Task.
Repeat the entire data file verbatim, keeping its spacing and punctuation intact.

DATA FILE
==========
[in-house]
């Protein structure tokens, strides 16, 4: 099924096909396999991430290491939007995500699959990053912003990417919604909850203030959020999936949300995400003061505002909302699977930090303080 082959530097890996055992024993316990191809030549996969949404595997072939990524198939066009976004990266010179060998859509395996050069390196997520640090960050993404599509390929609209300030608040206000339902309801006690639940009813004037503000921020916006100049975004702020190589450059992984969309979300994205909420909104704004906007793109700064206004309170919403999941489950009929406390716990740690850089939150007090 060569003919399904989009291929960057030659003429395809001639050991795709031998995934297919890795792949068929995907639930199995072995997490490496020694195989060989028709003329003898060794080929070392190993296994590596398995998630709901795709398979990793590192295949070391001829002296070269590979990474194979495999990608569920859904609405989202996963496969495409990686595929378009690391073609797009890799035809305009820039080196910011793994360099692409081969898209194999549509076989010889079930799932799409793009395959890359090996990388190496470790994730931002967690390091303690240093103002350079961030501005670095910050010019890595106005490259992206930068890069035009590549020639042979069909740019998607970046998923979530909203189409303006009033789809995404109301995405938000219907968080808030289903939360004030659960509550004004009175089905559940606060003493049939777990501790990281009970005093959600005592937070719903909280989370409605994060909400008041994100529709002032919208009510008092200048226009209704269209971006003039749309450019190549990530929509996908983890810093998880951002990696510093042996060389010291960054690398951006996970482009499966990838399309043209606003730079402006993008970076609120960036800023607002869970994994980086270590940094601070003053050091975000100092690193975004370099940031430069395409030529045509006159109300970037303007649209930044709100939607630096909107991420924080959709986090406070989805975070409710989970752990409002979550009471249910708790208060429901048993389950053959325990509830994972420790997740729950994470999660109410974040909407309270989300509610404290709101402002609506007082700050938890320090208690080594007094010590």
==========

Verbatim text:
[in-house]
């Protein structure tokens, strides 16, 4: 099924096909396999991430290491939007995500699959990053912003990417919604909850203030959020999936949300995400003061505002909302699977930090303080 082959530097890996055992024993316990191809030549996969949404595997072939990524198939066009976004990266010179060998859509395996050069390196997520640090960050993404599509390929609209300030608040206000339902309801006690639940009813004037503000921020916006100049975004702020190589450059992984969309979300994205909420909104704004906007793109700064206004309170919403999941489950009929406390716990740690850089939150007090 060569003919399904989009291929960057030659003429395809001639050991795709031998995934297919890795792949068929995907639930199995072995997490490496020694195989060989028709003329003898060794080929070392190993296994590596398995998630709901795709398979990793590192295949070391001829002296070269590979990474194979495999990608569920859904609405989202996963496969495409990686595929378009690391073609797009890799035809305009820039080196910011793994360099692409081969898209194999549509076989010889079930799932799409793009395959890359090996990388190496470790994730931002967690390091303690240093103002350079961030501005670095910050010019890595106005490259992206930068890069035009590549020639042979069909740019998607970046998923979530909203189409303006009033789809995404109301995405938000219907968080808030289903939360004030659960509550004004009175089905559940606060003493049939777990501790990281009970005093959600005592937070719903909280989370409605994060909400008041994100529709002032919208009510008092200048226009209704269209971006003039749309450019190549990530929509996908983890810093998880951002990696510093042996060389010291960054690398951006996970482009499966990838399309043209606003730079402006993008970076609120960036800023607002869970994994980086270590940094601070003053050091975000100092690193975004370099940031430069395409030529045509006159109300970037303007649209930044709100939607630096909107991420924080959709986090406070989805975070409710989970752990409002979550009471249910708790208060429901048993389950053959325990509830994972420790997740729950994470999660109410974040909407309270989300509610404290709101402002609506007082700050938890320090208690080594007094010590």